ECS is an AWS service for deploying containers. In this lab, we will deploy our guestbook application to ECS backed by a DynamoDB database.

To begin with, in your local Ubuntu VM checkout the course repository and change into the code directory.

git clone
cd cs430-src/05_aws_dynamodb

View the Dockerfile. We will run the application using gunicorn which is installed by pip from requirements.txt.


# Use the AWS Linux container as the base image
FROM python:alpine

# Specify your e-mail address as the maintainer of the container image

# Copy the contents of the current directory into the container directory /app
COPY . /app

# Set the working directory of the container to /app

# Install the Python packages specified by requirements.txt into the container
RUN pip install -r requirements.txt

# Set the parameters to the program
CMD exec gunicorn --bind :${PORT:-80} --workers 1 --threads 8 application:application

Make a single edit to this file before using it. In the MAINTAINER line, specify your name and PSU e-mail address for the container image that will be built.

Examine requirements.txt. We install flask and gunicorn, and also boto3 to interact with DynamoDB.


# Web framework

# AWS libraries

# Python WSGI HTTP server (connects web servers such as nginx to app)

Build the docker image locally

docker build -f Dockerfile -t aws_gb .

Publish the container image to the Docker Hub registry. Login to Docker Hub

docker login

Tag the image with your Docker Hub user ID. Run the following command, replacing <dockerhub_id> with your own (e.g. wuchangfeng):

docker tag aws_gb <dockerhub_id>/aws_gb

Push the image to Docker Hub

docker push <dockerhub_id>/aws_gb

Show that your image was uploaded to your account on Docker Hub.

Docker images are run as tasks in the ECS service. We need to create an IAM role that will grant permission to our container instance to make calls to DynamoDB on our behalf.

We will use our AWS Educate Starter Account in Vocareum for this lab. Log into the AWS management console and find the IAM service

Click on Roles in the left navigation, and then click on the Create Role button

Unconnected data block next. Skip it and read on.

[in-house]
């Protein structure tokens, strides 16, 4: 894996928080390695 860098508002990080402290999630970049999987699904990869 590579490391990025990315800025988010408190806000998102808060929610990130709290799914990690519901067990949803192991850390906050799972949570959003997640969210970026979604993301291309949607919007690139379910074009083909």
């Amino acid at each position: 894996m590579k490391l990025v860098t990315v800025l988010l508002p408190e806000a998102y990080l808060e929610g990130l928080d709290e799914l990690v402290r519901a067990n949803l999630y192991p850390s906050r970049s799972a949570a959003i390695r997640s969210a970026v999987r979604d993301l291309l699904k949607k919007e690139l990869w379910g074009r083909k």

Leave AWS Service selected and click on Elastic Container Service in the list of services. Select Elastic Container Service Task for the use case and the click the Next: Permissions button

Type "dynamodb" in the filter box and check the AmazonDynamoDBFullAccess box.

Click on the Next buttons until you get to the Review page. Name the role ecsDynamoDBTaskRole.

Click on the Create Role button and the role will be created.

We will now prepare an ECS task definition. A task definition is required to run a Docker image on ECS as a task.

Open the ECS service in the AWS management console

Select Task Definition and click the Create new Task Definition button

Select the Fargate compatibility type and click on the Next Step button. Name your task definition guestbook and select ecsDynamoDBTaskRole for the Task Role.

We won't need to run on a powerful task for this lab. Select 0.5GB for the Task Memory and 0.25 vCPU for the Task CPU.

Click on the Add container button. Use guestbook for the Container name and the image location on Docker Hub for Image (replace bgins with your Docker Hub user ID). Create a Port Mapping for port 80, then click on the Add button.

Scroll to the bottom of the page and click the Create button and View task definition when the creation process finishes. You should have a Task Definition that looks like this

Select Clusters on the left navigation and click on the Create Cluster button

Leave the cluster template set to Networking only and click on the Next step button. On the Configure cluster screen, name the cluster guestbook-cluster and click on the Create button. If you see an error about a missing service role, try again.

Once the cluster creation is complete, click on View Cluster.

Next, we will create a service in our cluster. A service gives us a way to autoscale tasks and load balance to distribute traffic among them. Select the Services tab and click Create.

Select FARGATE for the launch type and guestbook for the task definition. We will set the number of tasks to 1 for this lab, but you could add more tasks and set up a load balancer while creating the service. Use guestbook-service for the Service Name.

Click on Next Step. Select the first option for Cluster VPC and Subnets.

Uncheck the Enable service discovery checkbox in the Service discovery section right above where you see an error. This error shows up because we don't have permissions to use service discovery in our AWS Starter accounts.

Click on Next step at the bottom of the page. Click on Next step in Set Auto Scaling (optional), we won't use auto scaling for this lab. Review the service configuration and then click on Create Service. When creation is complete, click on View Service.

At this point, the Guestbook should be running in a Task. Click on the task ID in the Tasks tab in the guestbook-cluster. The task ID in the screenshot below starts with fabf00aa4.

Take a screenshot like the one shown below that shows the running task

Copy the public IP and open it in a browser window. Add an entry with the message "Hello ECS!". Open the same IP address in another browser window, and your entry should be there!

Show your Guestbook app running in a browser. Make sure that your screenshot shows the IP address for your site.

Running the service can get expensive. Select the guestbook-service in the guestbook-cluster and click on the Update button. Set the number of tasks to 0 in the first step, then click Next through remaining steps and Update Service at the end.

After a moment, your guestbook-cluster should look like

ECS charges for the most part come from running tasks, so you can keep the cluster and service definitions in place if you would like.